Oghi is just waking from a coma – the result of a car accident that took his wife’s life. Oghi is paralyzed and disfigured and he is left alone in his bed with nothing to do but remember and reflect on his life. He thinks often of his wife and realizes that she was never able to realize any of her goals, except for one – her garden in front of their home.
One day Oghi notices that his mother-in-law is in the front yard, digging up his wife’s garden and digging larger and larger holes. When Oghi tries to question his mother-in-law about it, she only answers obliquely that that she is finishing what her daughter started.
With nothing to do but reflect, Oghi imagines the worst possibilities and terror takes over.
I love psychological horror. The mind can often go to darker places than any story and that’s what happens both to Oghi and to the reader of this book. Not knowing what is happening is far darker and more terrifying to Oghi.
I’ve seen this book often compared to Stephen King’s Misery, but I liken it more to Kafka’s The Trial or any of Shirley Jackson’s novels. And yet …
I wasn’t a big fan of this book.
For such a short book – easily read in a weekend – there isn’t much build up. We’re pretty much dumped into the rising action of the story so our characters are generally anonymous or at least distant for the reader. Our focal character seems to be unreliable and yet we only have his reactions.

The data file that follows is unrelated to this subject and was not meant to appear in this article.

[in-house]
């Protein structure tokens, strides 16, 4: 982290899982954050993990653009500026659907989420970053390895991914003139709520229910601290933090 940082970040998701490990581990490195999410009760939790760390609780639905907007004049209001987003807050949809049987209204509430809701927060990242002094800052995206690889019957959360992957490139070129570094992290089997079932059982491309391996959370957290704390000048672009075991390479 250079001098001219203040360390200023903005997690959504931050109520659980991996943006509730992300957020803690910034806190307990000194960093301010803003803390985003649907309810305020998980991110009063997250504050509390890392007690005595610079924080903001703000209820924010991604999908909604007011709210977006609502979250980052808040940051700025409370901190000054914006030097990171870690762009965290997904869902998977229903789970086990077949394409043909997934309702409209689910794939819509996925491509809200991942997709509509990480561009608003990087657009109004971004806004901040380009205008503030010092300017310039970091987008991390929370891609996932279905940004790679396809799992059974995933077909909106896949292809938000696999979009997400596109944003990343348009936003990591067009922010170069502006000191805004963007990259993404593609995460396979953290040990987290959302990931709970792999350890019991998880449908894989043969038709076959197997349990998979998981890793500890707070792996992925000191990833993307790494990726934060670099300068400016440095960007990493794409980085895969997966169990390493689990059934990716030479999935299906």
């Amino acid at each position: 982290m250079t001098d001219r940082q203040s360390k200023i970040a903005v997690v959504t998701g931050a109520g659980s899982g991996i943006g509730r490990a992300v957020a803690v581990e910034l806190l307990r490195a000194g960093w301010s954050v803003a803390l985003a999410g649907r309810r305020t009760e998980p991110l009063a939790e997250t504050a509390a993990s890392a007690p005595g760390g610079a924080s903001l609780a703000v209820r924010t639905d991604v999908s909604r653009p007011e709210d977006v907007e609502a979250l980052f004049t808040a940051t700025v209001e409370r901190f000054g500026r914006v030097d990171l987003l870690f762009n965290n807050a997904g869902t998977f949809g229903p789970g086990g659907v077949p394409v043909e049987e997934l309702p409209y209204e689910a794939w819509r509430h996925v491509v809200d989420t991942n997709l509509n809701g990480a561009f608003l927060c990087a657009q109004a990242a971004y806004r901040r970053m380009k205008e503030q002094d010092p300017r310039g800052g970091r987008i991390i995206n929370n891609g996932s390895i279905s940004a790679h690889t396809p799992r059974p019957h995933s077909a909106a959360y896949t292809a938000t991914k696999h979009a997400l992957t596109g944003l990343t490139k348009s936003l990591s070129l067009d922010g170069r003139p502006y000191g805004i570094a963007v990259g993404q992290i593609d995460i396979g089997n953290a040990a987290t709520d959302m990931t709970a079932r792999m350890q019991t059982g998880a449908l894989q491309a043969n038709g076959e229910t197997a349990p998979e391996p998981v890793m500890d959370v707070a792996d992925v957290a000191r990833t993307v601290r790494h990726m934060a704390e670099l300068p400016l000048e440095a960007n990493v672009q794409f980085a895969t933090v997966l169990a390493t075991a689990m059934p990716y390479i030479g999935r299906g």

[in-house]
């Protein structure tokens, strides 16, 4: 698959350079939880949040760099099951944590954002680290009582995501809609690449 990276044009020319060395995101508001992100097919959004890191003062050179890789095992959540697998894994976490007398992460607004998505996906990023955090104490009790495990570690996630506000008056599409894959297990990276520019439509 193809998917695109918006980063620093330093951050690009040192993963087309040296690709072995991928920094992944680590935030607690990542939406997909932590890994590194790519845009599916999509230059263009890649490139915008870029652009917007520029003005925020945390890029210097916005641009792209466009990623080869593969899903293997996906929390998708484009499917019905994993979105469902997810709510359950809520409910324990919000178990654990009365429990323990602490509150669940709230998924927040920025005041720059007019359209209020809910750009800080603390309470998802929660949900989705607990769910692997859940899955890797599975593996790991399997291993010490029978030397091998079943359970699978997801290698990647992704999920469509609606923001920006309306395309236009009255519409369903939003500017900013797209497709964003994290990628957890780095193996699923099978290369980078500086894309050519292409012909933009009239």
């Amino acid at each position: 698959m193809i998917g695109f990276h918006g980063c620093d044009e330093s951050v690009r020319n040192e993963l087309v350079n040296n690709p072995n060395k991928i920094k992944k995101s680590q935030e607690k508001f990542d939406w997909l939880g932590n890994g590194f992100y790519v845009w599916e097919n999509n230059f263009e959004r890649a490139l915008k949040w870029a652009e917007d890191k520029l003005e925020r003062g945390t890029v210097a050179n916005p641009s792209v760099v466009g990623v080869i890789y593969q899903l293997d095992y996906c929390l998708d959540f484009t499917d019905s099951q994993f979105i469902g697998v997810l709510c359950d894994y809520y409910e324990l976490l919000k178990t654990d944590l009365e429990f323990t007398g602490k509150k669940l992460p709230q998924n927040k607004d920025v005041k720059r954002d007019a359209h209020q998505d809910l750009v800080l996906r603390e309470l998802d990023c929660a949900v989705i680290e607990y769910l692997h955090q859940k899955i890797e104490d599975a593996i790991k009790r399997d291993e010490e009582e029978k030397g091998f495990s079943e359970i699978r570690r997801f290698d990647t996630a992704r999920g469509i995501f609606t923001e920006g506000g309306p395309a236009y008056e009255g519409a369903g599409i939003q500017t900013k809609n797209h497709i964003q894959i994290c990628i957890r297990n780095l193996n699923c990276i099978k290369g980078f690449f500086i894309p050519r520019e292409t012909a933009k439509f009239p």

That psychological terror is strong, and the mother-in-law, being somewhat vague, is actually of much interest, and in this sense the book works. But as a novel, a full-length story of horror or madness, I wasn’t enamored. This shouldn’t be much of a surprise to regular readers of my reviews – I find the need to identify with a character to really care about a story (that identity with a character can always be a negative one if the desire is to enjoy watching the character descend into madness) and I didn’t get that here.
I do like reading books from different countries and getting a different cultural look at something and this book might be my first Korean fiction (translated, of course) that I’ve read. The shades of Kafka and Lovecraft are fun to identify, but not great enough to elicit a strong recommendation.
-late edit –
After writing this I read through a couple of Goodreads reviews and I found one comment particularly interesting: “a transliteration of the English word “hole,” 홀 (hol) is a Korean prefix meaning “alone” and most readily refers to one who is widowed.”
For me, this puts an interesting twist on the story and I wish I had known that aheda of time. I’m not sure it would have made a difference, but I might have looked at Oghi as ‘the hole’.
Looking for a good book? The Hole, by Hye-Young Pyun is Korean psychological horror. Only true, devout fans of psychological horror are likely to really enjoy this book as it calls up memories of Lovecraft in the slow-moving method of madness.
I received a digital copy of this book from the publisher, through Edelweiss, in exchange for an honest review.
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author: Hye-Young Pyun
translator: Sora Kim-Russell
hardcover, 137 pages